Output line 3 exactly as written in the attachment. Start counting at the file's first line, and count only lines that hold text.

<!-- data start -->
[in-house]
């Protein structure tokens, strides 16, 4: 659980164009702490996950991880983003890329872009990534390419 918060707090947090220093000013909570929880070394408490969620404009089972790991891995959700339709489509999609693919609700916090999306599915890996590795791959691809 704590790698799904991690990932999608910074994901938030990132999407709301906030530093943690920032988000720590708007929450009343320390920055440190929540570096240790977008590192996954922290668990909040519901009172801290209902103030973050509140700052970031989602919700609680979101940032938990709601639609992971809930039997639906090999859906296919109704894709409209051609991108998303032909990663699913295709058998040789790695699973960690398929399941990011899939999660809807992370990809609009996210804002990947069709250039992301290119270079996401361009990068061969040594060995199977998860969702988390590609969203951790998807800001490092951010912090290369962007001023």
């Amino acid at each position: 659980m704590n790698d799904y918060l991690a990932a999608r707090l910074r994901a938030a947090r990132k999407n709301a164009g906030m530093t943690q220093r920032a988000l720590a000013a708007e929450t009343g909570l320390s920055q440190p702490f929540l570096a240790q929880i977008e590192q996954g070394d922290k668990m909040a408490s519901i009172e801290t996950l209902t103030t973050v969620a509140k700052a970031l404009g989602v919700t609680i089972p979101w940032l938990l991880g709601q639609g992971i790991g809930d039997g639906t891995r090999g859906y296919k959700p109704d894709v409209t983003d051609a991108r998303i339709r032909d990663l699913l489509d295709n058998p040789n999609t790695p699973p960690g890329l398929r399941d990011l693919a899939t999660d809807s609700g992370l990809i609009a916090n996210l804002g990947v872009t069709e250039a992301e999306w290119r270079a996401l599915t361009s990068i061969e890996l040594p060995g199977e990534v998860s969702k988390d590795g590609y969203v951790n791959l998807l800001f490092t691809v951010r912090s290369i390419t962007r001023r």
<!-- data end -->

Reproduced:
């Amino acid at each position: 659980m704590n790698d799904y918060l991690a990932a999608r707090l910074r994901a938030a947090r990132k999407n709301a164009g906030m530093t943690q220093r920032a988000l720590a000013a708007e929450t009343g909570l320390s920055q440190p702490f929540l570096a240790q929880i977008e590192q996954g070394d922290k668990m909040a408490s519901i009172e801290t996950l209902t103030t973050v969620a509140k700052a970031l404009g989602v919700t609680i089972p979101w940032l938990l991880g709601q639609g992971i790991g809930d039997g639906t891995r090999g859906y296919k959700p109704d894709v409209t983003d051609a991108r998303i339709r032909d990663l699913l489509d295709n058998p040789n999609t790695p699973p960690g890329l398929r399941d990011l693919a899939t999660d809807s609700g992370l990809i609009a916090n996210l804002g990947v872009t069709e250039a992301e999306w290119r270079a996401l599915t361009s990068i061969e890996l040594p060995g199977e990534v998860s969702k988390d590795g590609y969203v951790n791959l998807l800001f490092t691809v951010r912090s290369i390419t962007r001023r």